Thursday, January 12, 2006

Arbaugh v. Y&H Corp.: Supreme Court To Decide Import of Title VII's 15-Employee Minimum

On Wednesday, January 11, the U.S. Supreme Court heard arguments in a mundane little employment law case, which has some fairly important practical consequences.

The case involves a claim under Title VII of the 1964 Civil Rights Act. Only employers who employ 15 or more employees for 20 or more calendar weeks during the current or preceding year are covered by Title VII. As Professor Joanna Grossman aptly puts it in her interesting and clearly-written preview of the case on FindLaw's Writ, Title VII "exempt[s] small 'Mom and Pop' establishments." The question that the Supreme Court will answer in Arbaugh v. Y&H Corp. is what that employee-minimum means in legal terms. Is it a factual allegation that a plaintiff must prove to prevail in a case? Or is it a jurisdictional requirement that a court must be convinced is true or, if not, refuse to hear the case, because it lacks the authority to render a judgment without the minimum number of employees (regardless of how long the case has been going)?

The issue has real life consequences. A review of the facts giving rise to the case will show why.

Jennifer Arbaugh was employed at Y&H Corporation (d/b/a the Moonlight Café) as a bartender and waitress for ten months. She claims that during that time she was sexually harassed by Yalcin Hatipoglu, one of Y&H’s owners.

Arbaugh sued Y&H claiming sex discrimination under Title VII. Following a jury verdict in favor of Arbaugh after a two-day trial and nearly a year after Arbaugh filed the complaint, Y&H filed a motion to dismiss the case arguing that the court lacked subject matter jurisdiction over the case. Y&H contented that it did not fit the legislative definition of “employer” in Title VII, because it did not employ 15 or more employees for 20 or more calendar weeks during the time period relevant to the case.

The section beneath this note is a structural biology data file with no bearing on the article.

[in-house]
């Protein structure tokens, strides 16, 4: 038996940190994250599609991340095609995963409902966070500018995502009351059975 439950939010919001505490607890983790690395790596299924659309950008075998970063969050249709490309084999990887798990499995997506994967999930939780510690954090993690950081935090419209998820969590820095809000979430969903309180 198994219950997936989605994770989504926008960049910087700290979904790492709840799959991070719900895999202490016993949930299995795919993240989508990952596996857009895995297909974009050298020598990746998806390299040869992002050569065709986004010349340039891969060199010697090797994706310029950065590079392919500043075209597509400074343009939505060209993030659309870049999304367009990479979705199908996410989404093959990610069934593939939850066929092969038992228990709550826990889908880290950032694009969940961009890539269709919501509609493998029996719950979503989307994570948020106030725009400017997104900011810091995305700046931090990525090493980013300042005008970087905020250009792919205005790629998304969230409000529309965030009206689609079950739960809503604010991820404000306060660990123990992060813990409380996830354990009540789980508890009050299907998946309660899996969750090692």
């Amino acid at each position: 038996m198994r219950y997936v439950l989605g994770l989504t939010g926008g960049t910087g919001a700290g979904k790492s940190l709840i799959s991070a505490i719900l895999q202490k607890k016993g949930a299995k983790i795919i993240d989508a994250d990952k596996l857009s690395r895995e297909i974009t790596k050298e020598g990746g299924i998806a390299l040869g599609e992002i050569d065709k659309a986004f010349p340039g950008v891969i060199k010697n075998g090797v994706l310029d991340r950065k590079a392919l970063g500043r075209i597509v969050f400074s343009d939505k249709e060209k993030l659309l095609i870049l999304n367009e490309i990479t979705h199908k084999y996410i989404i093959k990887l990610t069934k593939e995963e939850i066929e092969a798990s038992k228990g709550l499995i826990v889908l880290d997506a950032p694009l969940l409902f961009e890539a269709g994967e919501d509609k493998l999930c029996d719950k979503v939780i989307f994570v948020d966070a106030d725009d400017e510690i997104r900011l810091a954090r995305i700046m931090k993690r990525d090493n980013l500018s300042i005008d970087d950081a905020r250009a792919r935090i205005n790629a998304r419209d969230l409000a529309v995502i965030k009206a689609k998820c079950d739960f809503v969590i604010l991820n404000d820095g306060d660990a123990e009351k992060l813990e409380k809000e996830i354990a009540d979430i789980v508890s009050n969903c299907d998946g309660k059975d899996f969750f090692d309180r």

The court treated the motion to dismiss as a motion for summary judgment and entered an order vacating and reversing the jury verdict and judgment. The court determined, as a matter of law, that Y&H did not have the requisite number of employees and that, as a result, the court lacked subject matter jurisdiction over the case. In particular, the magistrate judge (using a combination of the economic realities test and the common law control test) determined that the owners, their wives, and the delivery drivers were not employees for purposes of Title VII. If they had been counted, Y&H would have been a covered entity. The appellate court, the U.S. Court of Appeals for the Fifth Circuit, agreed with the trial court.

So, despite the fact Y&H basically conceded that it had at least 15 employees (by failing to raise the issue before the trial when it would have been expected to do so) and despite the fact that Arbaugh had carried her burden at trial to prove that she'd been discrminated against by Y&H, the court turned Arbaugh's victory into an utter defeat. When the court determined that Y&H did not have the required 15 employees, it determined that it had no jurisdiction. Therefore, it had no authority to have heard the case or rendered a judgment. Arbaugh loses.

As the excellent SCOTUSblog discusses in its entry on this case, this issue has split the courts. Six federal appeals courts agree with the Fifth Circuit's decision in Arbaugh and treat the 15-employee minimum as jurisdiction. Five others disagree and treat the employee minimum as an issue of the factual merit of the Title VII claim.

Grossman predicts that Arbaugh will win the appeal, because the text of Title VII and the policy arguments weigh in her favor. What do you think? Grossman does not find much merit in Y&H's arguments. But isn't there a fairly strong policy (and intuitional) argument in Y&H's favor?

(For the record, I tend to agree with Grossman, but think she may too easily brush aside the appeal of Y&H's argument.)

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